The Hard Part of Treatment is When You Go Home
If you’ve recently completed rehab, you might feel like you have just conquered the world. However, there is still much work to be done in the near future. Yes, going through detox is hard, and then dealing with life without your addiction object is difficult, but that was the easy part. The next three to six months are your real test days, and these will need to be done with NO Professional Supervision/Babysitting, meaning you will have to rely on what you learned in rehab to get you through. When you are finally living independently, out of rehab, and on your own again, there are several things to keep in mind that will help you maintain your sobriety and continue your personal transformation:
You need STRUCTURE. When you were in rehab, your daily structure and activities were all planned for you. Now you have to provide your own structure, schedule, strategy, and game plan for every minute of your day. Having the right and regular wakeup and lights out times, three healthy meals a day, and time for chores, work, and healthy relaxation activities, your body functions best when in a rhythm and routine. This might seem easy, but this will determine whether you will be successful in your recovery or not. An idle mind is the devil’s playground. So you need to keep your mind focused on what’s healthy and good for your short-term and long-term growth and maturity.
You need SUPERVISION. During treatment, you had “facility” police, coaches, teachers, staff, supervisors, and authorities all keeping an eye on you. They didn’t give you the chance to pursue your addiction object, and you were willing to submit to them. Now those people are gone and you have a big choice to make. Option #1: Will you be your own supervisor, like you were before rehab, knowing how badly that turned out? Or Option #2: Will you accept the supervision and authority of somebody else? You should accept the supervision of God your Creator and His instruction book, the Bible. You should also follow the guidance of people who know God, know His instruction manual, and can communicate it to you in a caring and loving way. Whether this is a sponsor, family member, spouse, friend, coworker or somebody else you know, you need to be willing to accept their guidance and advice not only when you’re doing well, but especially when you might be tempted to relapse or are struggling.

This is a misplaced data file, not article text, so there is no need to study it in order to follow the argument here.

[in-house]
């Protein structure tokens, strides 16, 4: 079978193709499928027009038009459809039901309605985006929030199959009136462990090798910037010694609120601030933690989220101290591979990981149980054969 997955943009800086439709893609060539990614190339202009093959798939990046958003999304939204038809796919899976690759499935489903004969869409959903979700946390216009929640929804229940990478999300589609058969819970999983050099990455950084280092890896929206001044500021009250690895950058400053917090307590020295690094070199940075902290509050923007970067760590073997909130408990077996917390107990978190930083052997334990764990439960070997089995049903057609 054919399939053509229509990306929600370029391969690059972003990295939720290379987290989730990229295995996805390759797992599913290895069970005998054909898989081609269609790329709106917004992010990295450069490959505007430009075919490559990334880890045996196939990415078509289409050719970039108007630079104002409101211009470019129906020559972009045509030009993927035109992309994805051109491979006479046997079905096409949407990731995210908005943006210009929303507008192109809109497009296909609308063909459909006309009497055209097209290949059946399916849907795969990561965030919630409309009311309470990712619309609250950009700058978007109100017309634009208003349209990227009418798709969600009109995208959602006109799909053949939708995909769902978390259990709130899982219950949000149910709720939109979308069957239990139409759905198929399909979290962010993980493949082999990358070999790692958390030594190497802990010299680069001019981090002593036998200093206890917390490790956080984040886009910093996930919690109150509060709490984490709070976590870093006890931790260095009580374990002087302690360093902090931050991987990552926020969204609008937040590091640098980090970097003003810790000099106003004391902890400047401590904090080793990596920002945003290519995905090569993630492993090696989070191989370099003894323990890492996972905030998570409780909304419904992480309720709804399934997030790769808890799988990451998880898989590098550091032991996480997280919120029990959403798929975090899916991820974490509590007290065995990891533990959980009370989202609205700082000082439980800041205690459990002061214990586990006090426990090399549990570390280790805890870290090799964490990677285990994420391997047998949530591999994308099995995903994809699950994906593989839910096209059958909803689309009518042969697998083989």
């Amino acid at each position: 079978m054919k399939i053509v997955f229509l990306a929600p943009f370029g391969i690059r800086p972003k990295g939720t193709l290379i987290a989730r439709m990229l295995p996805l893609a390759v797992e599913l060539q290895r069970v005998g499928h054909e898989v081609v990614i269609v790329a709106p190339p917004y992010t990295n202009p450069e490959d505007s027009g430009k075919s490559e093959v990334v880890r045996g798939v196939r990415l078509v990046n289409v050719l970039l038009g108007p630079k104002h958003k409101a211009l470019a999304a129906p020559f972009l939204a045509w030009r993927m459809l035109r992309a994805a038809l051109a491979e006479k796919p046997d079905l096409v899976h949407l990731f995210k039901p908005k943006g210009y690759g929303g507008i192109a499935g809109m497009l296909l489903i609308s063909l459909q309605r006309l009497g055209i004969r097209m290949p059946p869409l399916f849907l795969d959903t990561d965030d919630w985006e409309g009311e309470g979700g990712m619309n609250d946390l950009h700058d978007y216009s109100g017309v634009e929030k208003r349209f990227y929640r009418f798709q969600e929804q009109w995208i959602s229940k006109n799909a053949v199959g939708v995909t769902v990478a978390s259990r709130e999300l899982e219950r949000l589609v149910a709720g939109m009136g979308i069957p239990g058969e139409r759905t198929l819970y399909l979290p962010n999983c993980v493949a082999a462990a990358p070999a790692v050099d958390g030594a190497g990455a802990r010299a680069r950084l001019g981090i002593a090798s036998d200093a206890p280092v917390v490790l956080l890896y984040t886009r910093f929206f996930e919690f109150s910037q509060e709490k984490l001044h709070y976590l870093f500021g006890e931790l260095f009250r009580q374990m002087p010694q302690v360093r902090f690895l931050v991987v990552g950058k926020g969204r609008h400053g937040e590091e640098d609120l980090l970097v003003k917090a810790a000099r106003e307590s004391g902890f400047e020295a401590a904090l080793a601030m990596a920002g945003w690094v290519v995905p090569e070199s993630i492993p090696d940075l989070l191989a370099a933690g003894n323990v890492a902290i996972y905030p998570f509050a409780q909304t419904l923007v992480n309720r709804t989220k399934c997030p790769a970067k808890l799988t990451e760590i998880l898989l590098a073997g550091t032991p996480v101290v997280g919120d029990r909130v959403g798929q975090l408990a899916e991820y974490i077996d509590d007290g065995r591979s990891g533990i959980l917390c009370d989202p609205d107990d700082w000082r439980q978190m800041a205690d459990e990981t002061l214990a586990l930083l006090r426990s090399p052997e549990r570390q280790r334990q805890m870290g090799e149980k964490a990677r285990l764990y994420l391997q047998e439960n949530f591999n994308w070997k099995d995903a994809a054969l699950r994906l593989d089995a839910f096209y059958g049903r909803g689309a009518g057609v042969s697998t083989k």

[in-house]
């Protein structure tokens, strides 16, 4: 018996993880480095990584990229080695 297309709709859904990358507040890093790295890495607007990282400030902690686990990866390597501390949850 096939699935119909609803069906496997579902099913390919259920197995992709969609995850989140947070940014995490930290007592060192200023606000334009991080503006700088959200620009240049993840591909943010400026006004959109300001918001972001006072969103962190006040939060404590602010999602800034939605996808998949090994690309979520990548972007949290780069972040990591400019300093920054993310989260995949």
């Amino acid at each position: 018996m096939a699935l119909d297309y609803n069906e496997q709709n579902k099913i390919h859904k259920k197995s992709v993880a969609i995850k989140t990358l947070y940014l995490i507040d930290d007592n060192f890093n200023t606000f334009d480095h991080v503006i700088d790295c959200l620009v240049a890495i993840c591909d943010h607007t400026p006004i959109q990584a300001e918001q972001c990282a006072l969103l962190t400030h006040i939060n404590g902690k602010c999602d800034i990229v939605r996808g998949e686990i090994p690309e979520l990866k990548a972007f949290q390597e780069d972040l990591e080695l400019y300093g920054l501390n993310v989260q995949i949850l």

You need NEW SKILLS. The old skills landed you in a full-blown addiction, needing rehab. You were in a psychological prison. Unless you want to end up back there, you need to start using new skills. The only way you get good at new skills is to practice regularly. These can be little skills like waking up thankful each day and saying thank you to anyone who does anything for you, or it can be going to bed at the right time every night. Big skills can include listening to and taking someone’s advice in an area you know you don’t have a good track record. Another is being in control of your feelings and not letting them be in control of you. The biggest is going to be looking at everything through Godly lenses and not your me-centered lens and then thinking before you react.
You need to beware of TRIGGERS. You need to evaluate what items in your life move you forward on your road to recovery and which things push you backward closer to your addiction life. You have many people, places, and things which can quickly trigger you back into your old habits and dysfunctional skills with knee-jerk decision-making and mindset. Your destination will be frustration and failure. Some of them you can avoid through good decision-making, planning, and being real with yourself about what is a trap for you and what isn’t. Some of them you can’t avoid, but you can be very prepared for them when they catch you by surprise by having a game plan ready for unexpected temptations. Life will show up and you must be prepared to deal with adversity. Deal with it well and you get stronger. Don’t deal with it well and it will be a weight that crushes you.
You need to take RESPONSIBILITY for what you did before. You probably screwed up a lot before you went to rehab. Don’t run away from it. Own up to it, say you’re sorry in a genuine way, ask for forgiveness from those you hurt, and show them, and yourself, you will be a different person. You are what your track record is, so until you show them a better track record, be humble about where you are and what you did. Don’t make lame excuses or wild promises. Don’t waste your time trying to convince them they can trust you. They can’t and shouldn’t until you show a track record of trustworthy behavior. You can’t even trust yourself yet so why should they. When they, and you, see the new you over a longer period of time, trust in you will powerfully grow.
Getting through rehab is definitely an accomplishment, but the next big, and most critical test comes when you go back home and try to live your life without the constant supervision of rehab. Be prepared, be humble, and be ready to ask for help when you need it. If you ever need additional help as you transition to your life, contact us at Lighthouse Network at 844-LifeChange (844-543-3242) to talk to one of our Care Guides.